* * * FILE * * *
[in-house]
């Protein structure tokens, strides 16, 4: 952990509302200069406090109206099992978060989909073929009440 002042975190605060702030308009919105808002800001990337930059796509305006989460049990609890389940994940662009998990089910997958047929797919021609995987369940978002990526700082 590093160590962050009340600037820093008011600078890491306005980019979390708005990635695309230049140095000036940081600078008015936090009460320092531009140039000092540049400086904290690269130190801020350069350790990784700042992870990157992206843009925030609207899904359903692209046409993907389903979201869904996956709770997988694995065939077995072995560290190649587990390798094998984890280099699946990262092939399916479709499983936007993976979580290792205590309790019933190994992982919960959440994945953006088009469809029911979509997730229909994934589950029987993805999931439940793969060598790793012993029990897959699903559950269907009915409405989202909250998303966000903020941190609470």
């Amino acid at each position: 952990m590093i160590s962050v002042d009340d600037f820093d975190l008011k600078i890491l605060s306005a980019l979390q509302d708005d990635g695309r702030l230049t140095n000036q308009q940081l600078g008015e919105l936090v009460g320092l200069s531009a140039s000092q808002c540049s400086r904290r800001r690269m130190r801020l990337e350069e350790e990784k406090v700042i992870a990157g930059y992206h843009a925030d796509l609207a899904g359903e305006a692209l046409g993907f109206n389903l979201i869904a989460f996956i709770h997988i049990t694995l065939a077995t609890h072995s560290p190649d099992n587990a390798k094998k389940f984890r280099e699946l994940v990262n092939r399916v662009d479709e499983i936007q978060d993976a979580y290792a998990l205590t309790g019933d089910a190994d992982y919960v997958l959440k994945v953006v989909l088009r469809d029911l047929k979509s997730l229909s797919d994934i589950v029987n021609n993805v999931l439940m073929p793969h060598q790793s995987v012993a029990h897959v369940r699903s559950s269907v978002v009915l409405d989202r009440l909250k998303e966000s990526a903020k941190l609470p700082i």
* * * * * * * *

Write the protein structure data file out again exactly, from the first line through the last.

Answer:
[in-house]
């Protein structure tokens, strides 16, 4: 952990509302200069406090109206099992978060989909073929009440 002042975190605060702030308009919105808002800001990337930059796509305006989460049990609890389940994940662009998990089910997958047929797919021609995987369940978002990526700082 590093160590962050009340600037820093008011600078890491306005980019979390708005990635695309230049140095000036940081600078008015936090009460320092531009140039000092540049400086904290690269130190801020350069350790990784700042992870990157992206843009925030609207899904359903692209046409993907389903979201869904996956709770997988694995065939077995072995560290190649587990390798094998984890280099699946990262092939399916479709499983936007993976979580290792205590309790019933190994992982919960959440994945953006088009469809029911979509997730229909994934589950029987993805999931439940793969060598790793012993029990897959699903559950269907009915409405989202909250998303966000903020941190609470």
């Amino acid at each position: 952990m590093i160590s962050v002042d009340d600037f820093d975190l008011k600078i890491l605060s306005a980019l979390q509302d708005d990635g695309r702030l230049t140095n000036q308009q940081l600078g008015e919105l936090v009460g320092l200069s531009a140039s000092q808002c540049s400086r904290r800001r690269m130190r801020l990337e350069e350790e990784k406090v700042i992870a990157g930059y992206h843009a925030d796509l609207a899904g359903e305006a692209l046409g993907f109206n389903l979201i869904a989460f996956i709770h997988i049990t694995l065939a077995t609890h072995s560290p190649d099992n587990a390798k094998k389940f984890r280099e699946l994940v990262n092939r399916v662009d479709e499983i936007q978060d993976a979580y290792a998990l205590t309790g019933d089910a190994d992982y919960v997958l959440k994945v953006v989909l088009r469809d029911l047929k979509s997730l229909s797919d994934i589950v029987n021609n993805v999931l439940m073929p793969h060598q790793s995987v012993a029990h897959v369940r699903s559950s269907v978002v009915l409405d989202r009440l909250k998303e966000s990526a903020k941190l609470p700082i």